Coca-Cola earnings preview: Coke Energy is coming to the U.S., and coming for Red Bull

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  • Published in Economics
Coca-Cola
Coca-Cola Energy is the beverage giant’s first energy drink

The Coca-Cola Co. is scheduled to report third-quarter earnings on Friday before the opening bell and analysts are expecting discussion of the upcoming launch of Coca-Cola Energy in the U.S. in January 2020[1].

On Oct. 1, Coca-Cola KO, +0.76%[2]   announced that Coca-Cola Energy, Coca-Cola Energy Cherry and the zero-calorie versions of both will be available nationwide in a few months. This is the first-ever energy drink from the company, and all versions will include 114 milligrams of caffeine per 12-ounce serving.

The cherry flavor will only be in the U.S. because “Americans love Cherry Coke!” the company said in a statement.

Coke Energy first launched in Spain, and by July the product had captured 2% share of the energy category, Chief Executive James Quincey said on the second-quarter earnings call. The drink is sold in 25 countries across Europe. There’s a limited edition cinnamon flavor coming for the holidays, and new flavors, like cherry vanilla and orange vanilla, in the pipeline.

See: Impossible Burger couldn’t be sold in supermarkets until company secured FDA approval of game-changing ingredient[3]

On the second-quarter analysts call, Quincey said the information from the “1.0” rollout in Europe will aid with the “2.0” launch in the U.S.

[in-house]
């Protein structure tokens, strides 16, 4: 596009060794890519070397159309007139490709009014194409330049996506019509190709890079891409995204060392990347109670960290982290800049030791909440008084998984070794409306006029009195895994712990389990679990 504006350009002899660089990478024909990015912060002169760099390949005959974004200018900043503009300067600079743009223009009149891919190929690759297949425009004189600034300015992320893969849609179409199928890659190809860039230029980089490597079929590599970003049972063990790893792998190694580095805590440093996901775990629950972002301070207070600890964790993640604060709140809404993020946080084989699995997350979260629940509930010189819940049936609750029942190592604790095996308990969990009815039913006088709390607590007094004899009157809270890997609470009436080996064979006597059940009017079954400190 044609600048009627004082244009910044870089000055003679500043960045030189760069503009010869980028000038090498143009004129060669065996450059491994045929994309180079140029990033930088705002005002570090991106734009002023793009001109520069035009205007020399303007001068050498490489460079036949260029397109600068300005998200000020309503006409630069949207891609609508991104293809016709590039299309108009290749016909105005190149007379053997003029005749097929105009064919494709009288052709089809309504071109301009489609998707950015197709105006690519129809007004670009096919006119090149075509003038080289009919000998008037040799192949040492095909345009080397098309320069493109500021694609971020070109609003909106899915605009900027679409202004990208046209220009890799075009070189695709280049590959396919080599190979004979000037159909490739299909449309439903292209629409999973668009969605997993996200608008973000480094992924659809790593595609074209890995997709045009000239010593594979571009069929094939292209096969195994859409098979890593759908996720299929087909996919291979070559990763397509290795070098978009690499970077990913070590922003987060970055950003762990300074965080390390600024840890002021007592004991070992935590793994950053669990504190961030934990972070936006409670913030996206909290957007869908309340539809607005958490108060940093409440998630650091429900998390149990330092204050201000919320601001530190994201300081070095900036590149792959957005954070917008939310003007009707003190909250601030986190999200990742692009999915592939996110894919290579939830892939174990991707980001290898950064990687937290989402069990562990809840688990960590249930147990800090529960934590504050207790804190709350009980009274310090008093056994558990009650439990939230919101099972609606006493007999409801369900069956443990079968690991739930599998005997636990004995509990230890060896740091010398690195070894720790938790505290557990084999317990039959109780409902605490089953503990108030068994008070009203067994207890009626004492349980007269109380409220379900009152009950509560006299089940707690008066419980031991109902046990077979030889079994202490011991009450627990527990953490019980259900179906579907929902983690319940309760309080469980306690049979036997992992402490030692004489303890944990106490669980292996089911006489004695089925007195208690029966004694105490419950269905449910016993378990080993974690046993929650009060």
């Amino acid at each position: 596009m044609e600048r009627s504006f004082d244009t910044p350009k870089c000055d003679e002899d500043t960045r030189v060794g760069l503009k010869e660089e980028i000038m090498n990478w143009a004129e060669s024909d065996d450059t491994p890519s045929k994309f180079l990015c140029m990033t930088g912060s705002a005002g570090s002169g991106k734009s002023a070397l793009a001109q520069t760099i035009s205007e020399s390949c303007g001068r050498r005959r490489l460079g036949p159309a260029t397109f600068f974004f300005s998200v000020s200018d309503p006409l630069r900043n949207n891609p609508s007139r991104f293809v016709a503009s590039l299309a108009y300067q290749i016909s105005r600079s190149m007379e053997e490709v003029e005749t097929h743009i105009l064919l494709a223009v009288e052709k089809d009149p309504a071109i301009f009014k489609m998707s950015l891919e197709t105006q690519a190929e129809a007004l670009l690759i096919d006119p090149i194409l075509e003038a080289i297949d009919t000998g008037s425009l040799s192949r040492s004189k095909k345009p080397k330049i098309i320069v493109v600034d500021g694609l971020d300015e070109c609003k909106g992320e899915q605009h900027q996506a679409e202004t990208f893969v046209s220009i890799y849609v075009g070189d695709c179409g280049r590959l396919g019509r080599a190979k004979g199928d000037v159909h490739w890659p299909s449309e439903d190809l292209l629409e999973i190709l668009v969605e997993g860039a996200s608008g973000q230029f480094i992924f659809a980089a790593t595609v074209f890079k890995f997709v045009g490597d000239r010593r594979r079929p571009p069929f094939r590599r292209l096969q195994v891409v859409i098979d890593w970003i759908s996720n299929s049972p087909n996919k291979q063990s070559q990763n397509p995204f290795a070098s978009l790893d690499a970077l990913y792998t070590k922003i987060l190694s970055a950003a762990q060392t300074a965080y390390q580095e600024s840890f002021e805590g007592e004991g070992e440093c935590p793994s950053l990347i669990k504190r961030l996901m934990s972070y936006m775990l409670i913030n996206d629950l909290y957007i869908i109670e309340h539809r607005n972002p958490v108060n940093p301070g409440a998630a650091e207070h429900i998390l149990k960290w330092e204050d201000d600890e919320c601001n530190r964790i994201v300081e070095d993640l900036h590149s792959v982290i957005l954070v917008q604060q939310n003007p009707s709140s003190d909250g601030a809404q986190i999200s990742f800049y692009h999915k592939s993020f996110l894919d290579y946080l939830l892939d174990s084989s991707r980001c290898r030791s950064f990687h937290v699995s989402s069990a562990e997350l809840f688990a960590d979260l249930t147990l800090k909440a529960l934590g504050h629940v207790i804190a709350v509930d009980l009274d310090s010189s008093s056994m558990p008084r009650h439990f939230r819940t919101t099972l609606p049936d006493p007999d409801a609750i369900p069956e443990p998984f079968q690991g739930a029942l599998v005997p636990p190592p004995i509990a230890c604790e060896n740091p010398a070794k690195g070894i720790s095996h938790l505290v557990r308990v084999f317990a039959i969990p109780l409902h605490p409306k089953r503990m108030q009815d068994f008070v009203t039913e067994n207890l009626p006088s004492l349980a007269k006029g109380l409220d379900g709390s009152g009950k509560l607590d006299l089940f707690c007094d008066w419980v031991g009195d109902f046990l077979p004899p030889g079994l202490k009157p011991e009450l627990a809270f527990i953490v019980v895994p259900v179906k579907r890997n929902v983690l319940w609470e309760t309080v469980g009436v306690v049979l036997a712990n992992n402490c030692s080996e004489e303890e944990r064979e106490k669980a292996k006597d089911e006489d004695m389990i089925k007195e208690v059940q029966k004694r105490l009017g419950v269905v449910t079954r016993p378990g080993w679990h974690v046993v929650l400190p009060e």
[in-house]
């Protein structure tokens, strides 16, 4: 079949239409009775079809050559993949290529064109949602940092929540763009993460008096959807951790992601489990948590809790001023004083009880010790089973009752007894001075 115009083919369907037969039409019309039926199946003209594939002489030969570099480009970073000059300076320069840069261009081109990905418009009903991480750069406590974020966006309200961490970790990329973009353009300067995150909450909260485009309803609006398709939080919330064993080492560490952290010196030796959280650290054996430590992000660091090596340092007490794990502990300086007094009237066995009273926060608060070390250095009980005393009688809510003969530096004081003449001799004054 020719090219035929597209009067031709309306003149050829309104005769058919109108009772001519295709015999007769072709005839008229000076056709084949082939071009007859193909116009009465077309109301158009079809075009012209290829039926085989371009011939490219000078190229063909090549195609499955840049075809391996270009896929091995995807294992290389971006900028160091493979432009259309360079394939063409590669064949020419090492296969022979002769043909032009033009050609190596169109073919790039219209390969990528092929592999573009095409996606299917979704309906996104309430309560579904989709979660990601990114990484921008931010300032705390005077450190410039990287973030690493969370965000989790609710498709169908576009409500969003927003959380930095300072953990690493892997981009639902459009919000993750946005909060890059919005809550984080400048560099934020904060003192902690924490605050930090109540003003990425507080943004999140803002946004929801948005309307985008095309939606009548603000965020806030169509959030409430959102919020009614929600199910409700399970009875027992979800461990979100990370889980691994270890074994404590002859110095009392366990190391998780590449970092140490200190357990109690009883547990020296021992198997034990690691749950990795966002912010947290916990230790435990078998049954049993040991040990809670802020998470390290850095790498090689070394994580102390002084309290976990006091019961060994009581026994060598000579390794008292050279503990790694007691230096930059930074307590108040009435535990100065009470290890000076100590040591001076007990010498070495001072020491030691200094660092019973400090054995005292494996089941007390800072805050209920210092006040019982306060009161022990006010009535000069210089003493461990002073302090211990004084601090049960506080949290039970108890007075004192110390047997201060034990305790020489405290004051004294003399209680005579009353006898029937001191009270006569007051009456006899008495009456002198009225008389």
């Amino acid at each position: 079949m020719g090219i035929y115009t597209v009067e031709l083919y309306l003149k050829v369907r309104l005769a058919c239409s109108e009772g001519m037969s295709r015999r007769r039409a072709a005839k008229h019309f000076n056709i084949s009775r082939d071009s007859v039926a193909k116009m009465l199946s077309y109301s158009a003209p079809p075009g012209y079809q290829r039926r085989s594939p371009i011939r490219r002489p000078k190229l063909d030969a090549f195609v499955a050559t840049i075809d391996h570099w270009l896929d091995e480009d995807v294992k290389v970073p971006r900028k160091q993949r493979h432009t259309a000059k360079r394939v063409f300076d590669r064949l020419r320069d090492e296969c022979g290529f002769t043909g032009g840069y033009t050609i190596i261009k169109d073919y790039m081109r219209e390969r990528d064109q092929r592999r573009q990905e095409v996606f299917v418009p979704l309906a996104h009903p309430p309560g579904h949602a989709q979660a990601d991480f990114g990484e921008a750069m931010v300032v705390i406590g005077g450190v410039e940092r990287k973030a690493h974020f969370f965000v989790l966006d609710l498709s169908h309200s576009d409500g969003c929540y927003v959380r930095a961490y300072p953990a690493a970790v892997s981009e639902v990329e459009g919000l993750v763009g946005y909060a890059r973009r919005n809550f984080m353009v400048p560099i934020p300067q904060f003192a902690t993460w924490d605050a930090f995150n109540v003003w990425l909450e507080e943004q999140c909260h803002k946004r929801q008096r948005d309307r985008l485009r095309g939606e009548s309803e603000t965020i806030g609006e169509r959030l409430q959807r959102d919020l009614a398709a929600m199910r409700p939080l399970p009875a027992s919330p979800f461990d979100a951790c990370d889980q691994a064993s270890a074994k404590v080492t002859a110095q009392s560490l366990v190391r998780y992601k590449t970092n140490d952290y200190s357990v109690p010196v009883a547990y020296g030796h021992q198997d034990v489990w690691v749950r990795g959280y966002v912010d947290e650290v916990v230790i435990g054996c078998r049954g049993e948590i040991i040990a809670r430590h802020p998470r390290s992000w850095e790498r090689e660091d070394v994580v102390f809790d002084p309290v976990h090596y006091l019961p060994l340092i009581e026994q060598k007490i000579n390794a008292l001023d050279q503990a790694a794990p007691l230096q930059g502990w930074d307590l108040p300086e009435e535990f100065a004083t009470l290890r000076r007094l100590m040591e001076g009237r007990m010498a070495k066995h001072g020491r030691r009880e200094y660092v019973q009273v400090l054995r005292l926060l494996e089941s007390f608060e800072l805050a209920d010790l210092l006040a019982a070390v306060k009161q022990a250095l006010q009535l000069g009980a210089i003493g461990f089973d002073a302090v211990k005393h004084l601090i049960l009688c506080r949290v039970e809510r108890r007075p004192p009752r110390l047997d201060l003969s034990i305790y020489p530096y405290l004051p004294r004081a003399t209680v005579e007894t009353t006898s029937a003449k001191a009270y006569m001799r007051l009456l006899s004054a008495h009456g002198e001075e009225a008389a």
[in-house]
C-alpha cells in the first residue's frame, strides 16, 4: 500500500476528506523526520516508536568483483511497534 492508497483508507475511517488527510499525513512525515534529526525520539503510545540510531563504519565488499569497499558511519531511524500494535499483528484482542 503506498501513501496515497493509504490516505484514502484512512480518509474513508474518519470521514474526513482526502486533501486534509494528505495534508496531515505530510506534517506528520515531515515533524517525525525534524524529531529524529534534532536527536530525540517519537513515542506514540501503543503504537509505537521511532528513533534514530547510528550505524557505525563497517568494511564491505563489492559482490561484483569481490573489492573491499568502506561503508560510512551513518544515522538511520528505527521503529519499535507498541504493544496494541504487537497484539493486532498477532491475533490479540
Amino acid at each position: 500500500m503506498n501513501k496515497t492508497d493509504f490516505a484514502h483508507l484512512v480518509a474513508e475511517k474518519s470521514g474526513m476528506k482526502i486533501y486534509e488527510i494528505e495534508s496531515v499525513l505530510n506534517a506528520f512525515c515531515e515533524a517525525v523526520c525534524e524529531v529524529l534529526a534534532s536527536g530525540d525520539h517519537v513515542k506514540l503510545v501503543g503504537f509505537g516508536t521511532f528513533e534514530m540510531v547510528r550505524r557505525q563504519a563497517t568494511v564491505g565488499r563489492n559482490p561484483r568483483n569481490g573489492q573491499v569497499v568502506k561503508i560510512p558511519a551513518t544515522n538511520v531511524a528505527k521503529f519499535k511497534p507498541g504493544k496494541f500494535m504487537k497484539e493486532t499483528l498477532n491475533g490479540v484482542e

“This is a major national launch, which suggests Coke Energy is likely performing well in Europe,” wrote Evercore ISI analysts in a note. They think this is “a potentially highly disruptive development for an increasingly competitive U.S. energy drink category.”

The category includes Red Bull and Monster Energy. Evercore rates Coca-Cola stock outperform with a $60 price target. Analysts are “cautious” about Monster Beverage Corp. MNST, +0.64%[4]  

Evercore says Coca-Cola Energy will be placed “as far from Monster Energy as possible. Coca-Cola emphasized the product is not targeted at Monster Energy.” The American Arbitration Association gave the green light[5] for Coca-Cola Energy’s launch, with the group finding that it wouldn’t break the terms of a contract that Coca-Cola has with Monster.

On a per-ounce basis, Evercore says pricing will be between Red Bull’s premium pricing and the mainstream pricing of brands like Rockstar.

“Some cannibalization of regular Coke expected based on early results in Europe,” wrote Evercore. “Net, it’s a positive given higher price points and profitability.” In Europe there has been “limited cannibalization of regular Coke, [and it’s] growing the category, primarily sourcing share from Red Bull.”

Credit Suisse analysts think the launch so far in Europe shows that there...

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